Working Conditions for Perfusionists

I am retired now, but when I was a chief I knew that morale was a key element in managing the perfusion staff.  If morale is poor, staffers will hesitate to go the extra mile that is sometimes needed to get the job done. If morale is high, there is no hesitation to participate in stressful situations when they are needed.  Two important factors greatly affect the morale; the call schedule and working conditions.  I will leave the call schedule for a later discussion. For this article I would like to focus on working conditions.

I have never seen a set of perfusion structure standards (not even mine) that incorporated a policy and procedure for dealing with fatigue.  But the Joint Commission thinks fatigue among health care workers is important enough to publish a sentinel event alert on the subject (1). We have all worked until we were bone-deep tired; maybe even dosing off behind the pump.  I know that I loved pumping cases, but I hated working when I was fatigued or sleepy.  I did not feel that I was at my best in taking care of the patient.  In particular, perfusionists diagnosed with sleep apnea should consider medical treatment because they can be a hazard even when their work schedule is not excessive (2). Even if you don’t dose off behind the pump, the stress of sleep apnea can impair cognitive ability, reflexes and reaction time. There are many people wandering around with undiagnosed sleep apnea and that probably includes a significant number of perfusionists.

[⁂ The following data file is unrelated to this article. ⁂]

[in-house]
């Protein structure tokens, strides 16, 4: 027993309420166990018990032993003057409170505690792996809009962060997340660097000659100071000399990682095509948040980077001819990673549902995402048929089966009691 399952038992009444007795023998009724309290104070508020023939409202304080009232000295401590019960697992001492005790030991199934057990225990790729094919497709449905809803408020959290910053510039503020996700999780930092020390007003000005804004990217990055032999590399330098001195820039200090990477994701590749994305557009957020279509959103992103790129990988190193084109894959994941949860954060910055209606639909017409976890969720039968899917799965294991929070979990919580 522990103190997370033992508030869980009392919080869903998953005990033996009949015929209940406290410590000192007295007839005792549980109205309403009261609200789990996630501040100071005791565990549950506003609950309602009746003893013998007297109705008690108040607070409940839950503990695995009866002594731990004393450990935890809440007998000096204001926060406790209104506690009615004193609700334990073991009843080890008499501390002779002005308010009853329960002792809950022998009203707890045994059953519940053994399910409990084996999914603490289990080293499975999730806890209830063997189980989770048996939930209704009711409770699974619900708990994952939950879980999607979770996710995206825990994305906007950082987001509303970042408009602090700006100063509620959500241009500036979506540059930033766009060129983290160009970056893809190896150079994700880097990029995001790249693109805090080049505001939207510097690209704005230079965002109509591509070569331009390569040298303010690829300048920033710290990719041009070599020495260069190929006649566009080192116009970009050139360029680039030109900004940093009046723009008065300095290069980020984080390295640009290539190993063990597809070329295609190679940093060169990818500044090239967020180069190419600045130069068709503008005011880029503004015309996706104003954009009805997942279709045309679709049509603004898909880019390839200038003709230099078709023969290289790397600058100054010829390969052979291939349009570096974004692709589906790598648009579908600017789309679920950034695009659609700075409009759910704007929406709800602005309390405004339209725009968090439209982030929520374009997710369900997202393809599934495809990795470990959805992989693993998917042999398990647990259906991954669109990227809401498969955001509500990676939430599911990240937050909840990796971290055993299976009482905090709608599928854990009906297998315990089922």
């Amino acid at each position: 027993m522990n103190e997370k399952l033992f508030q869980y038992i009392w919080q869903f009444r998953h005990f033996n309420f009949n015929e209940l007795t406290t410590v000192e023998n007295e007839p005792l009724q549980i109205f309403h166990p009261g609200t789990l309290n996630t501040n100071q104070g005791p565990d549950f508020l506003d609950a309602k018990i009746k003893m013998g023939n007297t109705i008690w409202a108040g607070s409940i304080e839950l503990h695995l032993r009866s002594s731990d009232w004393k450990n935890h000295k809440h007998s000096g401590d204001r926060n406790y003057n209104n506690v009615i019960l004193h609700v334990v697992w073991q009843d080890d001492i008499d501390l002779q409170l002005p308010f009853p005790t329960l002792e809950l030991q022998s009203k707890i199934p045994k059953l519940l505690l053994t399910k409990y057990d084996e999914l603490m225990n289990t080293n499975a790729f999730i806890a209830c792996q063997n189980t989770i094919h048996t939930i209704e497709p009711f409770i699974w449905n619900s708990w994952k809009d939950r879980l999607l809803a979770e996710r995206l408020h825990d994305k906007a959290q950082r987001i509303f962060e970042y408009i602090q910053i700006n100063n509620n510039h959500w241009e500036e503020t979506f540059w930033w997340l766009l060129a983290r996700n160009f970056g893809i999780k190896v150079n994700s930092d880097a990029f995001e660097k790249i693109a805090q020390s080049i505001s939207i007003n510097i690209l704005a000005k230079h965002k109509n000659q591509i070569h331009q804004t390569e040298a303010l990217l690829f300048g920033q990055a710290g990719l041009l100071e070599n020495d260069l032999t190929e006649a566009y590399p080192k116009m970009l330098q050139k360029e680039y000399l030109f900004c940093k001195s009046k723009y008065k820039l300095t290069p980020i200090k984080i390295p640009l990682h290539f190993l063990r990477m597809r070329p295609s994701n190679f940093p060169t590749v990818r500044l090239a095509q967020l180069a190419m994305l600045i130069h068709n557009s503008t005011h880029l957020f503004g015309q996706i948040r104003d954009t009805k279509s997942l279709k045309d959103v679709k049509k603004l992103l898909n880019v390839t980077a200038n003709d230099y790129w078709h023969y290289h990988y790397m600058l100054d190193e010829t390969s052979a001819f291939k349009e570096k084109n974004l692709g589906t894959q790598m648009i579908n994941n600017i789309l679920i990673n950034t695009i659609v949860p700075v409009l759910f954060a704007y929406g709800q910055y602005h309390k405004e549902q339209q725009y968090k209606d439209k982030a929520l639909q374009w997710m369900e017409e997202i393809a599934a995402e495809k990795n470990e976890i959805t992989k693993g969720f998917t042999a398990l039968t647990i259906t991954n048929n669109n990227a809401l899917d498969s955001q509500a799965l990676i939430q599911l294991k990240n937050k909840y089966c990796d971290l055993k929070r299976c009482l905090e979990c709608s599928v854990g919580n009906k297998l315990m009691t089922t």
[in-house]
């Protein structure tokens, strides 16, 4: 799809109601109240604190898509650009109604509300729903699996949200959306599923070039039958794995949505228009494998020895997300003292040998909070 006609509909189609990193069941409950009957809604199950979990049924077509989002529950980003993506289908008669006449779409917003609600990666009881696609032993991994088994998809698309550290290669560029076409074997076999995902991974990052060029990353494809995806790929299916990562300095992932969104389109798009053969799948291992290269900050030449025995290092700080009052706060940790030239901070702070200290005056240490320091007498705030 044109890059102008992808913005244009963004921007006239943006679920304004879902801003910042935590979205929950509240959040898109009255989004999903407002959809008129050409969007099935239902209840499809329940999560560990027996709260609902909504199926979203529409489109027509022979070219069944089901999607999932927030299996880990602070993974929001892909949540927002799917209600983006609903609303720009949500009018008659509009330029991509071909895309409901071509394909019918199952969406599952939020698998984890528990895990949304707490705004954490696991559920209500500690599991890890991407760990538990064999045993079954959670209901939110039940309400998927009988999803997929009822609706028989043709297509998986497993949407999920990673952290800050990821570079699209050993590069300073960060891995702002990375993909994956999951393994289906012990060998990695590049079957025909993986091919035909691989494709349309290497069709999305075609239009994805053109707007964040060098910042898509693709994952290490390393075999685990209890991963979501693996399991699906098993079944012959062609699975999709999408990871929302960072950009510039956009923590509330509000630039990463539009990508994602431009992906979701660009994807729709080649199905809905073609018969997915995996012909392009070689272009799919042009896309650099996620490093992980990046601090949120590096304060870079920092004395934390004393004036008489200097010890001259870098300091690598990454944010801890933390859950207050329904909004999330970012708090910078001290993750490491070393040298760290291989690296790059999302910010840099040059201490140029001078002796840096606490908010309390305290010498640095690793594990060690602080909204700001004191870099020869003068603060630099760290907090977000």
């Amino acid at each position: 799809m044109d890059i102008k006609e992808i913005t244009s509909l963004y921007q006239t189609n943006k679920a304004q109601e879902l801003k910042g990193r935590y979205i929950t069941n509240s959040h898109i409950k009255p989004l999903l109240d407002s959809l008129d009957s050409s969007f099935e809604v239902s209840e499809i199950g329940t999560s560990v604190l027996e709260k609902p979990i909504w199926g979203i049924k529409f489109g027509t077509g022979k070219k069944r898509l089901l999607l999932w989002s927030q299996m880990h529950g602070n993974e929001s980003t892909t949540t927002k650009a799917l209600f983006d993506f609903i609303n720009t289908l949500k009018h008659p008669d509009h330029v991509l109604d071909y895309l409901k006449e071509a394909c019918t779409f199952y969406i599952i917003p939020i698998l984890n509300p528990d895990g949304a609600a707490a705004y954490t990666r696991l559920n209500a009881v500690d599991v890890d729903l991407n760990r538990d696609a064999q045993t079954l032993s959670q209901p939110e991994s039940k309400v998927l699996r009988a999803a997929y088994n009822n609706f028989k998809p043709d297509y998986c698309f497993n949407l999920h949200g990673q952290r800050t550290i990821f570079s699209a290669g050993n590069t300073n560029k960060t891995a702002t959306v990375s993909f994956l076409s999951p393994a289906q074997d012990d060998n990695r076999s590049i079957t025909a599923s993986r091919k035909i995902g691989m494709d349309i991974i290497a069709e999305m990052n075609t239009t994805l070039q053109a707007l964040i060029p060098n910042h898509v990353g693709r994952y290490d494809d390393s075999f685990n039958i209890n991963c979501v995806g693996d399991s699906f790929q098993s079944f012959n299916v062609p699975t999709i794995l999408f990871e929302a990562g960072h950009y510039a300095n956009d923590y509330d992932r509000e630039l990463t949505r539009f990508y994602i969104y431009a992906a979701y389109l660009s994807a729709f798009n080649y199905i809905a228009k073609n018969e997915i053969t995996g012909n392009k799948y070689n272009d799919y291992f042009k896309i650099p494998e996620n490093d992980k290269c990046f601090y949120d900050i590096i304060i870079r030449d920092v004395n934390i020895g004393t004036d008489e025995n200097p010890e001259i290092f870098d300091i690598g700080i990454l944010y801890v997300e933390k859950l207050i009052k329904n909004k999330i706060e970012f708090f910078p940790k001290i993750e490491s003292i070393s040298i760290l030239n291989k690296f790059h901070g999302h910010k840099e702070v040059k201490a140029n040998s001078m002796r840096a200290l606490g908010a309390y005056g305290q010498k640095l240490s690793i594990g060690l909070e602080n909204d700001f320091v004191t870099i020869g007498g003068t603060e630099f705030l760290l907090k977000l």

Working when ill was another downer for me.  If I told the surgeon I was not well enough to work and his case needed to be canceled (I was working alone then), his response was often to question how sick I really was.  And I should put the wellbeing of the patient before my own (the old guilt strategy). Who was sicker, the child needing heart surgery or a perfusionist with the flu? That was at a time when cardiac surgery programs all over the USA were influenced by the philosophy that cardiac surgery teams should be able to work under the most extreme conditions (fatigue, illness, hunger, full bladder, PTSD or what have you) and still perform safely and to a high standard. But they confused safety with luck and a high standard with a marginally acceptable outcome.

For safety reasons, governmental regulations limit the work hours for certain professions such as airline pilots, train engineers, Over-The-Road truck drivers and even physicians in training (but not nurses or perfusionists). At some programs it is not unusual for perfusionists to work an average of 60+ hours per week because they are expected to keep up with the surgeons.